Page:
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(CNN) -- On July 23, 1969, as Apollo 11 hurtled back towards Earth, there was a problem -- a problem only a kid could solve.

At age 10, Greg Force reaches his arm into a tiny hole to fix an antenna crucial to Apollo 11.

At age 10, Greg Force reaches his arm into a tiny hole to fix an antenna crucial to Apollo 11.

It sounds like something out of a movie, but that's what it came down to as Apollo 11 sped back towards Earth after landing on the moon in 1969.

It was around 10:00 at night on July 23, and 10-year-old Greg Force was at home with his mom and three brothers. His father, Charles Force, was at work. Charles Force was the director of the NASA tracking station in Guam, where the family was living.

The Guam tracking station was to play a critical role in the return of Apollo 11 to Earth. A powerful antenna there connected NASA communications with Apollo 11, and the antenna was the only way for NASA to make its last communications with the astronauts before splashdown. But at the last minute on that night, a bearing in the antenna failed, rendering it nearly useless.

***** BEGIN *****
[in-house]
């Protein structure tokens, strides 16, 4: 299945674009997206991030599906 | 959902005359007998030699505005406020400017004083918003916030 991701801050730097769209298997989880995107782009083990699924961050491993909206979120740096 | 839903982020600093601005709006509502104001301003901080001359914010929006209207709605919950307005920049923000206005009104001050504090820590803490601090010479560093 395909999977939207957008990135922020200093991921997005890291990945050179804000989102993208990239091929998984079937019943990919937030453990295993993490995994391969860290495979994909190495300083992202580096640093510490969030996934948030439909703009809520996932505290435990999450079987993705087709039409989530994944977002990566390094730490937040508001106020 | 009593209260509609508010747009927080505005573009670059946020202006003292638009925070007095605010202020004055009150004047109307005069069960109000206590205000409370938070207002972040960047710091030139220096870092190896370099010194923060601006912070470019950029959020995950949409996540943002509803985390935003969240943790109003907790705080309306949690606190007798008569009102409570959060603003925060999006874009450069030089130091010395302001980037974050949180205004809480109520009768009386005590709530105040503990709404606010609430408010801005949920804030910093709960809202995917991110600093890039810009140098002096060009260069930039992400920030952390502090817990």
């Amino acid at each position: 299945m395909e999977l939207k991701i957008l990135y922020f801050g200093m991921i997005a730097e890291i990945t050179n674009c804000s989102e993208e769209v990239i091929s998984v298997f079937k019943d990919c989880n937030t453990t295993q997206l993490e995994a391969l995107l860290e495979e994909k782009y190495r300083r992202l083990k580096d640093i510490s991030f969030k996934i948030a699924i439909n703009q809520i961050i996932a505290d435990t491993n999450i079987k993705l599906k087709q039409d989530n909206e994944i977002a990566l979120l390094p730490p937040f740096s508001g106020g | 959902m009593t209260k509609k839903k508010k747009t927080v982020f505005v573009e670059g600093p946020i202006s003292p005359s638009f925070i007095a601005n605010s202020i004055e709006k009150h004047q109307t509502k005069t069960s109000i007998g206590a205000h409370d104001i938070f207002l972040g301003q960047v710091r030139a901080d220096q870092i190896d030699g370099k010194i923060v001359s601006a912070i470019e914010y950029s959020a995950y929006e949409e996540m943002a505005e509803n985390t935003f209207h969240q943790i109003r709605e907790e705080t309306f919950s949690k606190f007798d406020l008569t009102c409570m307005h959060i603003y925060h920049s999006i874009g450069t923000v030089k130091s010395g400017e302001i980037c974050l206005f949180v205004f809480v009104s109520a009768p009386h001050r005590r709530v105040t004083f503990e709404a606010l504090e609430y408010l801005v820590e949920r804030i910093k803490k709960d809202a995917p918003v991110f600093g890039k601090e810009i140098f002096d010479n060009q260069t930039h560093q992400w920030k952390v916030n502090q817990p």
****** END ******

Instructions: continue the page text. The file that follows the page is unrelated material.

To properly replace the bearing would have required dismantling the entire antenna, and there was simply no time. So Charles Force thought of a creative solution: If he could get more grease around the failed bearing, it would probably be fine. The only problem was, nobody at the station had an arm small enough to actually reach in through the two-and-a-half inch opening and pack grease around the bearing.

And that's when Greg was called in to save the day. Charles Force sent someone out to his home to pick up Greg. Once at the tracking station, Greg reached into the tiny hole and packed grease around the failed bearing. It worked, and the station was able to successfully complete its communications role in the mission. Apollo 11 splashed down safely the next day.

At the time, Greg didn't think what he was doing was a big deal, and 40 years later, he's still modest about his role in the mission.

"That's all I did, was put my hand in and put grease on it," he says. If he hadn't been there, NASA would not have been able to make its last communications with the mission before splashdown, but Greg says "it wasn't life or death, [from] my understanding."

"My dad explained to me why it was important," he says, "but it kind of caught me by surprise afterwards, all the attention."